2009 #1 Machine knitting sampler – part 4

Here’s the latest installment of my sampler project – the knitweave (or knit weave) sampler. In this technique, the resulting patterns look very similar to the fairisle sampler, but in knitweave the pattern is actually formed on the purl side. This is a rather involved technique because it requires the machine operator to move the contrast yarn from one side of the carriage to the other after each row. No zip-zip like some of the other techniques.

Knitweave sampler

From left to right: cards # 1-4, 7-9, 11, 14, and 20.
Not all cards are suitable for knitweave. Long floats are bad enough on the inside (as in fairisle) where they can be protected with lining. On the outside of the garment, they’re a disaster waiting to happen. Even some of these cards produced floats that are not acceptable to me, although yarn thickness is probably a factor here.

I’m guessing that if I were to use a main color yarn closer to the higher end of the thickness spectrum that the machine can handle, the floats would be shorter in the end product. I’ve been knitting the Wool Crepe on tension 5 so the fabric is quite stretched on the machine. The contrast yarn has to cover the whole distance between the end needles during knitting so when the fabric comes off the machine and relaxes into its natural narrower state, there is extra contrast yarn length in each row. This is a problem when the floats are three stitches or longer. Any knitweave projects will require samples not just for gauge but for the resulting texture as well.

I really like #1 and 7. They would produce a lovely tweedy looking fabric suitable for jackets. I’m thinking a solid main color and a variegated contrast yarn. Or a nice boucle yarn that would be a PITA to knit (but easy to knitweave because it just lays over the needles as it’s woven into the fabric).
I also like #8, the herrigbone. I love herringbone – it’s such a classic pattern. With the right combination of yarns, it could be quite spectacular.

A while ago, Kat asked “Okay, okay now! 🙂 What machine is this and where did you get it?”
So, let me introduce the wonderful Singer 700 Memo-Matic.
Knitting machine

It’s a standard gauge (4.5 mm) machine that knits yarns from fingering to about sport-weight. I got it in probably 2001 or 2002, from a lady in Canada whose ad I found online. It was not working well in the beginning and it took a few years to find someone who knew anything about knitting machines. It turned out that it needed a new sponge bar, a part that is not mentioned anywhere in the manual. After that, it worked like a charm.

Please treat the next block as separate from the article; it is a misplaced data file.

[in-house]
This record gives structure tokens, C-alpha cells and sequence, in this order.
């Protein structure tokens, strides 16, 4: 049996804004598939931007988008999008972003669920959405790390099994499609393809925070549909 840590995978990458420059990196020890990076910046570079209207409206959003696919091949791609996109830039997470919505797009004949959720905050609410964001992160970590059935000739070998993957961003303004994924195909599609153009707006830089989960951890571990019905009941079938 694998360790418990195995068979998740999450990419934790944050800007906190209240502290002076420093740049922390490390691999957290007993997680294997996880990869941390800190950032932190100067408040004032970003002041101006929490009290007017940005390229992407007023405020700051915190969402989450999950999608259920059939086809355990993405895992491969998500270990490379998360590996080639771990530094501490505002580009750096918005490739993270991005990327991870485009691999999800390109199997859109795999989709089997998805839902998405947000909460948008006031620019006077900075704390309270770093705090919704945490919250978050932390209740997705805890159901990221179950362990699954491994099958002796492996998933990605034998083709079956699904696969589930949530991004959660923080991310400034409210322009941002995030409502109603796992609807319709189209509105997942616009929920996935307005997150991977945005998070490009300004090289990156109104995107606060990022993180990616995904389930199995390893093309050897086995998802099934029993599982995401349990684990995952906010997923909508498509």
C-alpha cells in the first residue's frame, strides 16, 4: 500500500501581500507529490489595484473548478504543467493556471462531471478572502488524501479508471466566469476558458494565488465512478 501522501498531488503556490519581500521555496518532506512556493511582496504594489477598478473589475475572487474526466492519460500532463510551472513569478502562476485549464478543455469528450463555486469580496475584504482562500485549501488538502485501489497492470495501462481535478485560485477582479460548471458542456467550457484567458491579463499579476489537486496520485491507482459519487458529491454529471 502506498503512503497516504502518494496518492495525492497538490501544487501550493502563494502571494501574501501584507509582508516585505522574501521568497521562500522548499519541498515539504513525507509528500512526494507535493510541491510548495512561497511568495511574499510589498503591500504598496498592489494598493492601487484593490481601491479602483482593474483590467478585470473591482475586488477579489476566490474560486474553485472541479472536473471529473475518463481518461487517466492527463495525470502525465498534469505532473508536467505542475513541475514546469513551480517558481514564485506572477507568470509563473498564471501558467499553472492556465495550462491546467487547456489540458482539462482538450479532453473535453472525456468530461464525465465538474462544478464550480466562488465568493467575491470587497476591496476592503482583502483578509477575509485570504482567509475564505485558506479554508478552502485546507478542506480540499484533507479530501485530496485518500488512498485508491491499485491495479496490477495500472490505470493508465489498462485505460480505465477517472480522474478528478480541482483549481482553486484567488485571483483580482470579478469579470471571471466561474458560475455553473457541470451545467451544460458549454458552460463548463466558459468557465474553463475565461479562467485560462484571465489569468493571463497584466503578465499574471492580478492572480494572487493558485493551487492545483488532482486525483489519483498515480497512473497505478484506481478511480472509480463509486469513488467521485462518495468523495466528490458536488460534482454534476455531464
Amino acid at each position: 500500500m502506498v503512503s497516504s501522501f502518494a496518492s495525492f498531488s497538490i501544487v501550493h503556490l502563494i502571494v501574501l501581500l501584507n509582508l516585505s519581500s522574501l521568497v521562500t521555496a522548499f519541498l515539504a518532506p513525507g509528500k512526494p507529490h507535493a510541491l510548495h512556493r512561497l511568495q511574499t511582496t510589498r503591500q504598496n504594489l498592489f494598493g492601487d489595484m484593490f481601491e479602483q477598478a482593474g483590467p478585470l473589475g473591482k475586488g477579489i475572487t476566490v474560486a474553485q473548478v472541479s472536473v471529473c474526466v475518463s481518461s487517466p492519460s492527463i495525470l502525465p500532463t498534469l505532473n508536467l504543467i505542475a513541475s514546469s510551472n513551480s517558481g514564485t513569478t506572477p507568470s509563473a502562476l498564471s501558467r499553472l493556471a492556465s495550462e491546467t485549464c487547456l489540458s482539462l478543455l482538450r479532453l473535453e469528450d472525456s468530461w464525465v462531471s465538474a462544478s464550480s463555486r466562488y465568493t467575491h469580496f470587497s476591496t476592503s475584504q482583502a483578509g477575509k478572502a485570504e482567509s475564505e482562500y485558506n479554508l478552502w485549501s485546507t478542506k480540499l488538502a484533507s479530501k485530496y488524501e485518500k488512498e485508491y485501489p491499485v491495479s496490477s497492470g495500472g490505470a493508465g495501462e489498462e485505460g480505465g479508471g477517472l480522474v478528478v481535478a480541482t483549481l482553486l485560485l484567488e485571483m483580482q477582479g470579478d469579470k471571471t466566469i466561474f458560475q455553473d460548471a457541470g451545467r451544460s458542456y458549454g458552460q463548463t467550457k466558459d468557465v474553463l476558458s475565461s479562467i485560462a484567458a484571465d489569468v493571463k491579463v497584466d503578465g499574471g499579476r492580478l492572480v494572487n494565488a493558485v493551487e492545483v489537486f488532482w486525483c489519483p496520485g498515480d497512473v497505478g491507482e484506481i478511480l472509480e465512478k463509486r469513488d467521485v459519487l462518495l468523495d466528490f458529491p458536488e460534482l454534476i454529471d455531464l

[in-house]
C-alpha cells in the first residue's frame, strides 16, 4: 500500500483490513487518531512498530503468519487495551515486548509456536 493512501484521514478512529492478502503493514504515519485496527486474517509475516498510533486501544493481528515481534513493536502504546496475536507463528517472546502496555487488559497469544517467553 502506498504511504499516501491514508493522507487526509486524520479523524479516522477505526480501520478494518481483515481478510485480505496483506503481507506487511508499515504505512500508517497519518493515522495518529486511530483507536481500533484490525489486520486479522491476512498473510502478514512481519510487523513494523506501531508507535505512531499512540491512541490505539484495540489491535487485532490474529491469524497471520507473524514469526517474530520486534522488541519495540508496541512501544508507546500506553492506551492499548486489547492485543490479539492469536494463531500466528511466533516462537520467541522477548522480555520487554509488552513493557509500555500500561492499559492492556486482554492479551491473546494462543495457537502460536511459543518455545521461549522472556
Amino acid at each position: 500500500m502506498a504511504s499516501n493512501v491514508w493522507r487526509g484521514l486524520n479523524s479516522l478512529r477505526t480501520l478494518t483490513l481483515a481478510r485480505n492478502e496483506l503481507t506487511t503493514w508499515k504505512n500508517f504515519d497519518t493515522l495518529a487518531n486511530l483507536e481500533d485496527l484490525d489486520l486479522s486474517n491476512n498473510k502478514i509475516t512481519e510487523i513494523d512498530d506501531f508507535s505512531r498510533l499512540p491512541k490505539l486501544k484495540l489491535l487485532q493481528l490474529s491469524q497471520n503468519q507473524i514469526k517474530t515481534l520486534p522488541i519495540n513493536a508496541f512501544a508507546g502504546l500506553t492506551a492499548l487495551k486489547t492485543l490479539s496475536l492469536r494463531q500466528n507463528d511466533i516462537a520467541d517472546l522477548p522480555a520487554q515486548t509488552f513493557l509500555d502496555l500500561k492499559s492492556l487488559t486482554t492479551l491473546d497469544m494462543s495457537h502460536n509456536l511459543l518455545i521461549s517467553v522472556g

This machine has all the bells and whistles that a mechanical machine can have – a 24-stitch punchcard reader for patterns, knit radar for knitting shapes from sewing patterns (rather than row by row counts), and a built-in row counter. I also have a lace carriage for this machine; it comes with its own set of punchcards for lovely lace patterns. And I have a ribber, which is another long bed of needles that can be mounted in the front at an angle – together the two beds can produce ribbing patterns and other things that I have yet to explore.

Mary said “Very nice…makes me want to get a knitting machine now, but where would I put it?” Hmm… let’s see, mine is in what’s supposed to be the dining area. (We don’t have a dining table; we eat at the kitchen counter bar.) But then, we don’t have a traditional living room either because I needed the space for my sewing studio. It’s all a matter of priorities, right?

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8 responses to “2009 #1 Machine knitting sampler – part 4

  1. My Toyota KM manual suggests car seat covers out of the knit-weave…can you imagine? Nice job!Gail

  2. There is weaving arm AW-1 for your knitting machine that semi automates knitweave.You put the two yarns in slots and knit away like you do for fairisle.If you doing multiclour or striped knitweave then it becomes quite painful.Great work on the KM by the way.

  3. That is one cool machine! I love all those samples. And, BTW, I nominated you for the Kreative Blogger Award for the really neat things you do and your fantastic garments!

  4. Alex, I didn’t know you had a knitting machine: I have two. Before I started sewing/quilting/embroidering again, I was doing machine knitting. I haven’t used my machines for several years but kept them because I want to combine knitting and quilting. There is a KM group that meets in Milton, once a month.

  5. I have this same knitting machine and I am trying to get started on it, but I can find no where that it tells you how to oil it. Can you help me?

  6. Hello! I love what you have been doing on your Singer 700. Are you still in Germany? I am an Airforce Wife too, only we are in the DC area. I have questions about the Memo-matic if you would not mind writing me off-blog.Thank you so much,Holly in Woodbridge, VA

  7. Hello,I was wondering if you could perhaps help me. I have the same machine and there are few things I don’t fully understand about the different functions of the machine and how to use it. Would you have by any chance Photos or videos on internet that I could use to help me using it?

  8. Hi Alexandra,I hope you see this incredibly late post. I did not find an email address for you…I am madly in love with the herringbone (card #8)but don’t have a card that will do it.Can you tell me what the name of the set is? I have been hunting around on Google so I can buy this and need help.Thanks!

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